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Exploring the power of names

Abena Sankofa Imhotep and her husband take a selfie on their wedding day.
Abena Sankofa Imhotep
Abena Sankofa Imhotep and her husband on their wedding day. Imhotep decided to legally change her given name to embrace her West African genealogy.

Following the introduction of a bill in the Iowa House that would require teachers to let parents know if a student wants to use a different name at school, several Iowans discuss what's in a name and why some people choose to change them.

The name we are given, the name we call ourselves and the names other people use to refer to us are powerful parts of our identity. Names are shaped by our culture, our relationships, our needs and our preferences.

Many people officially change their names in their lifetimes and even more unofficially change their names. Recently, the names that students choose to go by at school, if different than their given name, have been a source of controversy. Iowa lawmakers have introduced a bill that would require parental notification if a student chooses to go by a name or pronouns that differ from those they use at home.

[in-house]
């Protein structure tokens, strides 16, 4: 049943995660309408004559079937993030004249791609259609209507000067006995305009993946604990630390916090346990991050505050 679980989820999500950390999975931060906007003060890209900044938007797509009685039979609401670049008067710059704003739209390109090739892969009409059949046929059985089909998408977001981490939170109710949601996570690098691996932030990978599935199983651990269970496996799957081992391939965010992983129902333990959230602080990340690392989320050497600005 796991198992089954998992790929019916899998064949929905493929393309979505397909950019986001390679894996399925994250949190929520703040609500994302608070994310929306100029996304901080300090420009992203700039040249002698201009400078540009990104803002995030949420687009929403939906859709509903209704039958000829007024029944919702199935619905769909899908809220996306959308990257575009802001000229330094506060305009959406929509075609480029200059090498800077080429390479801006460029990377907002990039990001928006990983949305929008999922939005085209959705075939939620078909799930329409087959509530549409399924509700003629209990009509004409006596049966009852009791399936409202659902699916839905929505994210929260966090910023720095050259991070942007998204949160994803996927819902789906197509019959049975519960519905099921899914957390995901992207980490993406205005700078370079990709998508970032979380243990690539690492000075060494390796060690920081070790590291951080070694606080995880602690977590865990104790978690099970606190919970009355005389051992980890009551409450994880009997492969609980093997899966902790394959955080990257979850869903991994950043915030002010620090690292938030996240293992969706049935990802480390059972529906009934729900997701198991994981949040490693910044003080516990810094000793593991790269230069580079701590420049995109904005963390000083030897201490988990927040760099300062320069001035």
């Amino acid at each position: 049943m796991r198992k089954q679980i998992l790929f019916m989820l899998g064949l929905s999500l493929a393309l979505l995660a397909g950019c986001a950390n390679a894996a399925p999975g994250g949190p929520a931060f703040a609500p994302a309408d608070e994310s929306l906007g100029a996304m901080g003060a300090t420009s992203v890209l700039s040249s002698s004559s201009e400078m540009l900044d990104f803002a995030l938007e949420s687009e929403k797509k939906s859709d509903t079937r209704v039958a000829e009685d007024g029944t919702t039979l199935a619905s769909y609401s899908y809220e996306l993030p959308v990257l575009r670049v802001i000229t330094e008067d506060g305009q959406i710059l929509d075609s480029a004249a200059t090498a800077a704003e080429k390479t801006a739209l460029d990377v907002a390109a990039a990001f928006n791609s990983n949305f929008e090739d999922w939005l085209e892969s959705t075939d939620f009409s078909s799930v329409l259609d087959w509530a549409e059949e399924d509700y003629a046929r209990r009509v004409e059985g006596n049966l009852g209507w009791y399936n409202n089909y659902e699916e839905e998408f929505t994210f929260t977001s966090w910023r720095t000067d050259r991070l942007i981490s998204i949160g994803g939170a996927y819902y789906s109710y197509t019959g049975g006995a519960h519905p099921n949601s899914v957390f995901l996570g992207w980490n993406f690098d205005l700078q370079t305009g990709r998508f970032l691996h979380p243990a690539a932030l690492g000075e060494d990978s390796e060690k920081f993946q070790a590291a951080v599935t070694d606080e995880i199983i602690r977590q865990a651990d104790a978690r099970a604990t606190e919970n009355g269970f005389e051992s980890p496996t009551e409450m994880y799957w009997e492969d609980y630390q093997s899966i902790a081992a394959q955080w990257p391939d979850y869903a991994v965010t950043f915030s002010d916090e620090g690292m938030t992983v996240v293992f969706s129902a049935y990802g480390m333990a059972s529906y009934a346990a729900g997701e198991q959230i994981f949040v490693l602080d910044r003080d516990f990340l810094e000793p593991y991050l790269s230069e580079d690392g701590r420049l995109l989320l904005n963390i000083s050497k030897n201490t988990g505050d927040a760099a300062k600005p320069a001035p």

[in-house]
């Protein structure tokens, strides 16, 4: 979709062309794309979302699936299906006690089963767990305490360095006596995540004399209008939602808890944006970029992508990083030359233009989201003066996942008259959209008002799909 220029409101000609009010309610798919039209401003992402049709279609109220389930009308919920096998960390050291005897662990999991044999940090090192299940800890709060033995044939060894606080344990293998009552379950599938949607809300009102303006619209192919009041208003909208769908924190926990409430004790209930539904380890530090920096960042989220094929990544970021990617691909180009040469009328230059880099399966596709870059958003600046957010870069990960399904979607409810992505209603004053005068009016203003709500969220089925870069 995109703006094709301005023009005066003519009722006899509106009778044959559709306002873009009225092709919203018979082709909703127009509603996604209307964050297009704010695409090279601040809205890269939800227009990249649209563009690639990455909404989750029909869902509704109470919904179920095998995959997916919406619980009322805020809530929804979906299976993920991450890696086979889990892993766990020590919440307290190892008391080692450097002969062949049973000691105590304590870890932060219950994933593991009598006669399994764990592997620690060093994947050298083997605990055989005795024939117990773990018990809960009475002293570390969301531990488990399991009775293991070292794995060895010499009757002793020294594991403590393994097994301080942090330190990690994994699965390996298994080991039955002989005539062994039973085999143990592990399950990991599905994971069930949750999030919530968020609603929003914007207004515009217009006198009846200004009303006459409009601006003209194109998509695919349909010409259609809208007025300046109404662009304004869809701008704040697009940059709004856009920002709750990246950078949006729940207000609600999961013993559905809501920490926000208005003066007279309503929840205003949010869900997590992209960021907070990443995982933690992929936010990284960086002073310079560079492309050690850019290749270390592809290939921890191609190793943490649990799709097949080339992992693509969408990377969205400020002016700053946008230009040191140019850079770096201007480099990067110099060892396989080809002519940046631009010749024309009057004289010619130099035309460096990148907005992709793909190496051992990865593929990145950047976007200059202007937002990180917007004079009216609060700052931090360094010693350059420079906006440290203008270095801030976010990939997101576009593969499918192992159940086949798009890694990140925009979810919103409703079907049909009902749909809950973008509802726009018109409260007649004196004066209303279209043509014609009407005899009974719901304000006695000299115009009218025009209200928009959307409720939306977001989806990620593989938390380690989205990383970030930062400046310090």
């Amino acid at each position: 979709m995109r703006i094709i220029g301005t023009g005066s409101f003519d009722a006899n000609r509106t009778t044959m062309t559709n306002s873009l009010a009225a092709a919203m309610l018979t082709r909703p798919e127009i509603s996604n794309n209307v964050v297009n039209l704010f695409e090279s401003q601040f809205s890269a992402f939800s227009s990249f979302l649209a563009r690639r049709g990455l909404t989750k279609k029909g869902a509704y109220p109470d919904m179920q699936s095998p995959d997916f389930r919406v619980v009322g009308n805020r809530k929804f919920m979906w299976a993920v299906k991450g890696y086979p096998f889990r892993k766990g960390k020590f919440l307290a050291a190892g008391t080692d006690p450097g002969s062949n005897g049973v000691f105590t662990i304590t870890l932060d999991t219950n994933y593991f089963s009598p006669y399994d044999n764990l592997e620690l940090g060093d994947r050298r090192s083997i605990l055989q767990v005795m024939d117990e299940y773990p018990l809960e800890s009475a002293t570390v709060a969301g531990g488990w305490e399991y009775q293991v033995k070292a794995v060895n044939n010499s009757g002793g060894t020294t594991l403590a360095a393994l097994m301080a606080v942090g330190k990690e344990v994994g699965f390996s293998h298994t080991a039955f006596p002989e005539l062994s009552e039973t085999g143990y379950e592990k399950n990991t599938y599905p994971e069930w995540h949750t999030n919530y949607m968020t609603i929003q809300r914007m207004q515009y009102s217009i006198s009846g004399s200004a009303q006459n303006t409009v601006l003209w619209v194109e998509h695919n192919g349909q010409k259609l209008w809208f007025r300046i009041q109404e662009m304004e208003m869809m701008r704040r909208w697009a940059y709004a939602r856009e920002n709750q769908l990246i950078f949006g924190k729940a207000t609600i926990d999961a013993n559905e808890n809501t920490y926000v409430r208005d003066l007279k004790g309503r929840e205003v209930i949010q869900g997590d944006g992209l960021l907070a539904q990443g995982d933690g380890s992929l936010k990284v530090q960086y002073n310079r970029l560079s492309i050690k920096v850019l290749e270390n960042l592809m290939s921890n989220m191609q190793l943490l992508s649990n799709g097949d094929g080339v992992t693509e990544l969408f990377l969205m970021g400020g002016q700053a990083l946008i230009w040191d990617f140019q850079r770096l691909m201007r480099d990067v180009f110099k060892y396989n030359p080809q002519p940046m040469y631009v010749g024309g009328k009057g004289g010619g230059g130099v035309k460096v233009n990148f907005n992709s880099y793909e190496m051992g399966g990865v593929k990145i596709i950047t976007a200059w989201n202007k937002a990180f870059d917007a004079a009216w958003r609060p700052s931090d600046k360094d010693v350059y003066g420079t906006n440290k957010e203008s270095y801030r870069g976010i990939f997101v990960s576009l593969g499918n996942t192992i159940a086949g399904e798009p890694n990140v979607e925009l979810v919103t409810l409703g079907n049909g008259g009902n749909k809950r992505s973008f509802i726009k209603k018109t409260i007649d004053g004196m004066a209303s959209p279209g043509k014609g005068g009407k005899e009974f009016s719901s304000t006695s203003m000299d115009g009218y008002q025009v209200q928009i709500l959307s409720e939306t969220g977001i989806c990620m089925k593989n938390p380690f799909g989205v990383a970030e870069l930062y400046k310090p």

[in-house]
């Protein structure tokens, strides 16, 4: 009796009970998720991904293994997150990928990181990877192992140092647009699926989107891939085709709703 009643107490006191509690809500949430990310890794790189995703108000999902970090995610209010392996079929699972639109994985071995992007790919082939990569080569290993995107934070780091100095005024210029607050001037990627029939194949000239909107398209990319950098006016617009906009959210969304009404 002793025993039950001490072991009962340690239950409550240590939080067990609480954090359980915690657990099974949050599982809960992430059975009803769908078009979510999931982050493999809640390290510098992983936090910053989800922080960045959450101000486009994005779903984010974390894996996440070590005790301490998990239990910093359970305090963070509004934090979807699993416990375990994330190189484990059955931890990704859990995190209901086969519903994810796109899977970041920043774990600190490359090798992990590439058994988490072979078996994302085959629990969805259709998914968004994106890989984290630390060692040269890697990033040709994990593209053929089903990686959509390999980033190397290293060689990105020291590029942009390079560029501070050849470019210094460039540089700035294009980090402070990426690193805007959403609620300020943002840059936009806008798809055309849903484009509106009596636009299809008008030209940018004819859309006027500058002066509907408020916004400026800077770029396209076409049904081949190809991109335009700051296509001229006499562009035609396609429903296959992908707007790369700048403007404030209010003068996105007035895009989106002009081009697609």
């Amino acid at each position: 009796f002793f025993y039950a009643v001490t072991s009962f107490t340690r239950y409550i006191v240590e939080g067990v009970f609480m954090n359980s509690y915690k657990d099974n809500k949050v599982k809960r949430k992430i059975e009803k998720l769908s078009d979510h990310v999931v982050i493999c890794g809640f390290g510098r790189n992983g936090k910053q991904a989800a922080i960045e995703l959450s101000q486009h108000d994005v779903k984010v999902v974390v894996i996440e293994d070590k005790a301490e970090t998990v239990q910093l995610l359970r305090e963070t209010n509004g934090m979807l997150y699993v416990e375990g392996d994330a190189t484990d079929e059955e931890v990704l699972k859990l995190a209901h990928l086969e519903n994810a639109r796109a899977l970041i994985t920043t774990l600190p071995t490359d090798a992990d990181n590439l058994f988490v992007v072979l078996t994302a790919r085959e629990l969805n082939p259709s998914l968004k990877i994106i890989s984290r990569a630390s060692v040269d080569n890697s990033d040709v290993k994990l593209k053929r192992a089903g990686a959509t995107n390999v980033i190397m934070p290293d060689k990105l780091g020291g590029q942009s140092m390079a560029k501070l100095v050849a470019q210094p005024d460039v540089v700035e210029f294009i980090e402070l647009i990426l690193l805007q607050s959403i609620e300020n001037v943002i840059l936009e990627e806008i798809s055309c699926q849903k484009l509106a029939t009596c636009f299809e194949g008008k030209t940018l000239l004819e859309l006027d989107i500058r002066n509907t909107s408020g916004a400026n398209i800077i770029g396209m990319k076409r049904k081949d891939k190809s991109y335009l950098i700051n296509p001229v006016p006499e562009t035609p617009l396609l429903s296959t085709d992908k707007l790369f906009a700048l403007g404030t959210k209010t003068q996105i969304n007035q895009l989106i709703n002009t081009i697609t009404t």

Luke Fleming, an associate professor of anthropology at the University of Montreal, says in some cultures, name changes aren't all that uncommon.

"We tend to think of our naming tradition not as a tradition," he said. "We assume that people all have first names and last names, but in many places, you have one name, or your name changes often during your life, so you don't have one name that sticks to you for your whole lifespan."

Fleming said in America, it's normal for the state to play a role in how we identify ourselves.

"State institutions are important to our identity. They legitimize our identity," he said. "We need our name to be changed on a passport, on an official document. In that way, the state is co-opting some of our power to determine our own identity. In many other societies that I've studied, people change their name when they're going through a string of bad luck. They'll say, 'I'm not being called by that name anymore, I'm changing my name.'"